Skip navigation

Already There FS

Say we’d like a ‘file system’ in which there is no material difference between whether files exists or not. Reading a file that doesn’t exist returns nil and setting a file to nil deletes it. Thus two of the methods in CRUD can be done without — all we need is read and write.

Would this make things more compact and straightforward or simply dense and confusing?

repo ='/root/of/fs')
repo['name/of/thing']  # returns textual value of thing
# => nil
repo['name/of/thing'] = 'new text'  # writes to thing
# => 'new text'
unless repo['name/of/thing/that/does/not/exist']
  "this thing doesn't exist!"
# => 'this thing doesn't exist!'

In this model, a filesystem is sort of hash. The only queer thing is the keys — some of them ‘belong’ to other keys, because of directories and such. Since this is an approach to a filesystem as a database, maybe we can do with out directories — after all, the user never needs to cd to them. So then we can have the repo accept regexen, so that we can grab the children of directories like this:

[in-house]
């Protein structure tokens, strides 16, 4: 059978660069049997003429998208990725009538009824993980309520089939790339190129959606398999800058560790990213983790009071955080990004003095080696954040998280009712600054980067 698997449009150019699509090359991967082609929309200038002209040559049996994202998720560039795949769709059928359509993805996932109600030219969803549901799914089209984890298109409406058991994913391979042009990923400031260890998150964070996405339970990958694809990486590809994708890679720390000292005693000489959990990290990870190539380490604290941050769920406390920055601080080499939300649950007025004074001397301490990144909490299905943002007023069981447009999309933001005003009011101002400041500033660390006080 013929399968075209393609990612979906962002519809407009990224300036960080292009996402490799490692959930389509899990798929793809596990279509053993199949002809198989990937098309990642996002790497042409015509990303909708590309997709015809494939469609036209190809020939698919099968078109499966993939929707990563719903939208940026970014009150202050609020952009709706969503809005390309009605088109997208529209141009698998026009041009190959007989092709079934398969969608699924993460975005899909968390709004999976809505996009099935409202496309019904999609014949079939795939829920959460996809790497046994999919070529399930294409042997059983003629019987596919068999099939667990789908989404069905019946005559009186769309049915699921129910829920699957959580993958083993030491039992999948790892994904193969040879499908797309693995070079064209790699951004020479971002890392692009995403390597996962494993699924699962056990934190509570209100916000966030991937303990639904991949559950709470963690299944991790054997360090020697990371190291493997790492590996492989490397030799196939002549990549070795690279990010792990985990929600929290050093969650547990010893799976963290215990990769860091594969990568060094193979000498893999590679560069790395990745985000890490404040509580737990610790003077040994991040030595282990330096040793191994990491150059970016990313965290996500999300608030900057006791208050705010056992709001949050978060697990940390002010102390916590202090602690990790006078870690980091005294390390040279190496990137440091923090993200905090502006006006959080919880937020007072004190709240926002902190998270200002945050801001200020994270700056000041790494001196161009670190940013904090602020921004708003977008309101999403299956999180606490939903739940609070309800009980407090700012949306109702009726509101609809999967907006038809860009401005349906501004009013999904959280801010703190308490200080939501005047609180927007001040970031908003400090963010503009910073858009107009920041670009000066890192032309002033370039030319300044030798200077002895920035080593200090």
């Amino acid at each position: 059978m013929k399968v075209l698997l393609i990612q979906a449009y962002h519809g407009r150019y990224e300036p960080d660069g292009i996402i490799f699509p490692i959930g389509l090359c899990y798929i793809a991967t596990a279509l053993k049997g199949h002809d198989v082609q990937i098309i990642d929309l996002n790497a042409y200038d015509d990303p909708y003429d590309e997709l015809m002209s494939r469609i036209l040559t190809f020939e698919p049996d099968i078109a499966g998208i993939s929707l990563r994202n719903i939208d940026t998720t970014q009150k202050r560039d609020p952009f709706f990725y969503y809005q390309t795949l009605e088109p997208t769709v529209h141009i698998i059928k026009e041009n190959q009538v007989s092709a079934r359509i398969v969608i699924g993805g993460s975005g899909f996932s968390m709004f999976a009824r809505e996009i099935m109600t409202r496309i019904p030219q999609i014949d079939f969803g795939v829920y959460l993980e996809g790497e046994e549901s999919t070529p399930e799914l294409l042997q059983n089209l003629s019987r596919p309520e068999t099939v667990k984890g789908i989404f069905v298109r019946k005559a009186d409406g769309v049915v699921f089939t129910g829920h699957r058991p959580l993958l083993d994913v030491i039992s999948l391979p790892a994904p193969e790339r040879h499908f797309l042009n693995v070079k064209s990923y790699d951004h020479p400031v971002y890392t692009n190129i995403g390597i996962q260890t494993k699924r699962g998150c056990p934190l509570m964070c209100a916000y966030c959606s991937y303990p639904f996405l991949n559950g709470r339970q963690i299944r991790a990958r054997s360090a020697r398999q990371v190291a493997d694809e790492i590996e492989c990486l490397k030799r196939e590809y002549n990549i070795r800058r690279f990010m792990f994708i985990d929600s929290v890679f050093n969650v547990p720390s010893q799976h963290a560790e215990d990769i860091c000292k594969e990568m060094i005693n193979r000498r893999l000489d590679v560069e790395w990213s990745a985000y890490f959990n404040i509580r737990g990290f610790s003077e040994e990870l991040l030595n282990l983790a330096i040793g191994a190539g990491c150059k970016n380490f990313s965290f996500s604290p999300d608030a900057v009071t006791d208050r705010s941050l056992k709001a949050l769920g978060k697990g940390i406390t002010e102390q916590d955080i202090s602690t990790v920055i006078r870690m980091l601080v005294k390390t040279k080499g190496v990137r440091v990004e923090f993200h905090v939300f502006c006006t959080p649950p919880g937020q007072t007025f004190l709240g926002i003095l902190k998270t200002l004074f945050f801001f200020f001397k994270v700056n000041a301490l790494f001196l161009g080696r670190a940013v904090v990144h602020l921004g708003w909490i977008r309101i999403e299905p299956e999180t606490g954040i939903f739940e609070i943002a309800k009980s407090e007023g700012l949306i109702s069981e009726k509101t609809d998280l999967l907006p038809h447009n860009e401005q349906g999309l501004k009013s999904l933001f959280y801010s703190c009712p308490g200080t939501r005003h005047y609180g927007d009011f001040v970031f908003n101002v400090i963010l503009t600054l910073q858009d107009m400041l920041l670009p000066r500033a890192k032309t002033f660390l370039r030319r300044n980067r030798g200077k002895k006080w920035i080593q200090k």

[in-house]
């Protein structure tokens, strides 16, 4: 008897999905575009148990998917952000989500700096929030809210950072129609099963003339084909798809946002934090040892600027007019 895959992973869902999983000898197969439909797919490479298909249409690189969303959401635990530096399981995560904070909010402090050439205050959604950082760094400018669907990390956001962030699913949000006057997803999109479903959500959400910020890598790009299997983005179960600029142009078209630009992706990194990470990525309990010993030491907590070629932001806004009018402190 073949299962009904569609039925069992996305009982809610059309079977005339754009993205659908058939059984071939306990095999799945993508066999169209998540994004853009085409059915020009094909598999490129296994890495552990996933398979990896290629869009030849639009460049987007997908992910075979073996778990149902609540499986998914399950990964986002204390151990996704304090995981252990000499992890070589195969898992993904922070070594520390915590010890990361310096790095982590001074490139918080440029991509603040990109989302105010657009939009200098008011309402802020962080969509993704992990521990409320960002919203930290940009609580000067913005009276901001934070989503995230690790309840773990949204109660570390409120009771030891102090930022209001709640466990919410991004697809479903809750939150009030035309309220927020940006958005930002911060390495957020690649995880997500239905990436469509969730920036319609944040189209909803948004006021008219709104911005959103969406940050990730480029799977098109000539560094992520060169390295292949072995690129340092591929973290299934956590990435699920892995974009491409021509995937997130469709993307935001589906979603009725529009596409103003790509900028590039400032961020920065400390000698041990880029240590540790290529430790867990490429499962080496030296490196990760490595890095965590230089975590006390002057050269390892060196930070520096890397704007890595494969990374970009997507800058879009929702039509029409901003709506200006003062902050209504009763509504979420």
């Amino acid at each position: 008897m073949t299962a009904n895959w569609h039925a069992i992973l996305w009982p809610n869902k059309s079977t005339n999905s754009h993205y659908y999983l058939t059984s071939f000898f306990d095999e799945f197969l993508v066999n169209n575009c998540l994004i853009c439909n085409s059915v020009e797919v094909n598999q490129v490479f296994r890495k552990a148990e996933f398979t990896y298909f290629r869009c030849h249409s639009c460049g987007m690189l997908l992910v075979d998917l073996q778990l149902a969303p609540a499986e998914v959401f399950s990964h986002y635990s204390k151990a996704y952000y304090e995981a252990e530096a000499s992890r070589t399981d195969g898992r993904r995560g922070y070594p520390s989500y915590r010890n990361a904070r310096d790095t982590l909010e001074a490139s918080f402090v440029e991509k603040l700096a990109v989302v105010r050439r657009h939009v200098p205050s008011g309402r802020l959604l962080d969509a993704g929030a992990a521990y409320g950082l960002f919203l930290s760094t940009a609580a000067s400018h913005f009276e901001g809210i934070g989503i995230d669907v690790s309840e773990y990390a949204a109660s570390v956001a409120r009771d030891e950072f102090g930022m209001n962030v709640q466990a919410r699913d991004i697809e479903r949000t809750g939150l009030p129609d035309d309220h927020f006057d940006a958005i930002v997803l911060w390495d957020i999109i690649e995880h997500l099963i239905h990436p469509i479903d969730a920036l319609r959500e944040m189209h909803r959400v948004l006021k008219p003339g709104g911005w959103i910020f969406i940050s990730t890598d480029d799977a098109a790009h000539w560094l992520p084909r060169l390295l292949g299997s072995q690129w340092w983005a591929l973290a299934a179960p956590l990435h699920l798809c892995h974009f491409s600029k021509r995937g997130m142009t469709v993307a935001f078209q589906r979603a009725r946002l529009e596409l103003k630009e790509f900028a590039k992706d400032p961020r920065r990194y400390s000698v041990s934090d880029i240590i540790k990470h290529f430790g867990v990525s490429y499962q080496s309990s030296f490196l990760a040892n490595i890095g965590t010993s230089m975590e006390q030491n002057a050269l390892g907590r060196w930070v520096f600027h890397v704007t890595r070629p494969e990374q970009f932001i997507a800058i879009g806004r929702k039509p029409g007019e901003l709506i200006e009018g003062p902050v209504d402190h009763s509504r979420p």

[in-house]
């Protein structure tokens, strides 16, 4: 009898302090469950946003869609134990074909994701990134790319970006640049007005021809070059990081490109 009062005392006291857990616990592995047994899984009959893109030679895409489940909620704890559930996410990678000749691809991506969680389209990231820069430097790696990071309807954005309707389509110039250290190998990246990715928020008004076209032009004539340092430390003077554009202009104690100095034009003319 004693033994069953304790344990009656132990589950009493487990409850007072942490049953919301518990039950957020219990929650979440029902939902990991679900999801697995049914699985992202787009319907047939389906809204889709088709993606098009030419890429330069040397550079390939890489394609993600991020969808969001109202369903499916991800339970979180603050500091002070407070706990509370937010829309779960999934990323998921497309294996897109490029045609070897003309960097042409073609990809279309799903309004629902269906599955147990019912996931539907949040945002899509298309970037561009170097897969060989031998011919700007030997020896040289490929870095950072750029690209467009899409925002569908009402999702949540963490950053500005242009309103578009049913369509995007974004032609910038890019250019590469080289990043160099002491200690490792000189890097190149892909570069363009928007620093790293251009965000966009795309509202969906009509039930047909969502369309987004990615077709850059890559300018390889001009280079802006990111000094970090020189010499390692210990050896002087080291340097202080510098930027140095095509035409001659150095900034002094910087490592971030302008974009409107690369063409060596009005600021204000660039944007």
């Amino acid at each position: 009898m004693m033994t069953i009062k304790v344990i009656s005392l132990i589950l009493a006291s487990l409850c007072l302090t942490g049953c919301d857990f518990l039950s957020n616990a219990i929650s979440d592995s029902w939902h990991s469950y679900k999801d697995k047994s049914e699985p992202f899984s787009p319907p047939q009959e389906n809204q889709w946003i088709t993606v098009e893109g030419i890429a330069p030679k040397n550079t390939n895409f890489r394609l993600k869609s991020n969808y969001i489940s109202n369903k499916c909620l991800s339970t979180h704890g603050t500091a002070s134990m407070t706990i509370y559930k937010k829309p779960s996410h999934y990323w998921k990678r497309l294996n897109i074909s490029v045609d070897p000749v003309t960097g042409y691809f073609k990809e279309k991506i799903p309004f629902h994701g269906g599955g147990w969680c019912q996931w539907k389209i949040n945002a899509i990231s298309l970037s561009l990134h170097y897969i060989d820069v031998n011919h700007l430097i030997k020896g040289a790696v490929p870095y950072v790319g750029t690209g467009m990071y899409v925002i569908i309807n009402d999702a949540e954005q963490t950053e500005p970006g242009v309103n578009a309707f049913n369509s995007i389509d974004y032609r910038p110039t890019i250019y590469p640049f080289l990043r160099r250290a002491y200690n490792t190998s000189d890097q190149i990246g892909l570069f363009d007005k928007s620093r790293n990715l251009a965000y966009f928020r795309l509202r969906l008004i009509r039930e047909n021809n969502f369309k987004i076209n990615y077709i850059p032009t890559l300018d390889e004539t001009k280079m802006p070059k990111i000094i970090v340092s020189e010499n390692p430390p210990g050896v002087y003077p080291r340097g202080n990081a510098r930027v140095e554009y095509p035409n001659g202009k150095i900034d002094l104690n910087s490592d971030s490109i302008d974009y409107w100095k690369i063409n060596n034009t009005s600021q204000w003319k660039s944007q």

# => list of everything below /some/project/

Note that setting permissions, &c. gets a little weird in this model because we have to set them via regexen and not by directory. A user can create files in /some/project/ if they can write to /some/project/.*. Also, consider that /some/project matches a different regex and so is really a different resource… This corresponds to the way WebDAV looks at things; but it doesn’t mirror the Unix filesystem at all.

When files are versioned, they may be approached as lists of all their revisions.

  • a/b/c -> current revision of the file
  • a/b/c[-1] -> revision previous to this one
  • a/b/c[0] -> first ever revision

I’m not really sure what the Ruby syntax for this should be but you get the idea. Revisions are read only — they can not be set to nil or otherwise altered.


Post a Comment

You must be logged in to post a comment.
%d bloggers like this: